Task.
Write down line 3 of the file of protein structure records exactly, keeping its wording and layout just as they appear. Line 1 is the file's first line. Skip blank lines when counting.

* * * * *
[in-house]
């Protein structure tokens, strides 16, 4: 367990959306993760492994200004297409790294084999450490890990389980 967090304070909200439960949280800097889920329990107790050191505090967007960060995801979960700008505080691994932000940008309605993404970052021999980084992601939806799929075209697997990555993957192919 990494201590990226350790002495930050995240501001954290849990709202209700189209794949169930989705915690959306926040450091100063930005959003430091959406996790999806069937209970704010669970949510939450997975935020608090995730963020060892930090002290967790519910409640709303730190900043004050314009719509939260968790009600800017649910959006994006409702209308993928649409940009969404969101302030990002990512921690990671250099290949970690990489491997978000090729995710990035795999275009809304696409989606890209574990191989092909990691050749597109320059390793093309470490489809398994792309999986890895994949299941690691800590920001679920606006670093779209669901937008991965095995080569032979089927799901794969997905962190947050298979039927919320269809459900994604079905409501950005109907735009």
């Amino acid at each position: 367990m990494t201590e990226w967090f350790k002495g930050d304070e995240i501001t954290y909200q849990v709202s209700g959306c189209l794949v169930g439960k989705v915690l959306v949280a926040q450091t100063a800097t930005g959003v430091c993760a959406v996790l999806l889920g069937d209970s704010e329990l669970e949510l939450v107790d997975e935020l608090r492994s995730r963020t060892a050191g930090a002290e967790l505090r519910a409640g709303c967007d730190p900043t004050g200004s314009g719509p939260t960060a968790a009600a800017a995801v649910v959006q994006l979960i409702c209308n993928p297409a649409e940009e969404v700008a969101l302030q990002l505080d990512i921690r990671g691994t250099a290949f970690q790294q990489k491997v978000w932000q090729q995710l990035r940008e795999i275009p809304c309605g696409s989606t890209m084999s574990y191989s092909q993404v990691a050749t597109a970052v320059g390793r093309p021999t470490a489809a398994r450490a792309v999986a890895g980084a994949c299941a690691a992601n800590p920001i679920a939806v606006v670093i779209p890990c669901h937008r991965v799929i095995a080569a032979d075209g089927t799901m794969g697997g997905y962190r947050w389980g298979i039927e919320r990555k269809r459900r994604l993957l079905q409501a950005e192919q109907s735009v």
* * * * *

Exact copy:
């Amino acid at each position: 367990m990494t201590e990226w967090f350790k002495g930050d304070e995240i501001t954290y909200q849990v709202s209700g959306c189209l794949v169930g439960k989705v915690l959306v949280a926040q450091t100063a800097t930005g959003v430091c993760a959406v996790l999806l889920g069937d209970s704010e329990l669970e949510l939450v107790d997975e935020l608090r492994s995730r963020t060892a050191g930090a002290e967790l505090r519910a409640g709303c967007d730190p900043t004050g200004s314009g719509p939260t960060a968790a009600a800017a995801v649910v959006q994006l979960i409702c209308n993928p297409a649409e940009e969404v700008a969101l302030q990002l505080d990512i921690r990671g691994t250099a290949f970690q790294q990489k491997v978000w932000q090729q995710l990035r940008e795999i275009p809304c309605g696409s989606t890209m084999s574990y191989s092909q993404v990691a050749t597109a970052v320059g390793r093309p021999t470490a489809a398994r450490a792309v999986a890895g980084a994949c299941a690691a992601n800590p920001i679920a939806v606006v670093i779209p890990c669901h937008r991965v799929i095995a080569a032979d075209g089927t799901m794969g697997g997905y962190r947050w389980g298979i039927e919320r990555k269809r459900r994604l993957l079905q409501a950005e192919q109907s735009v």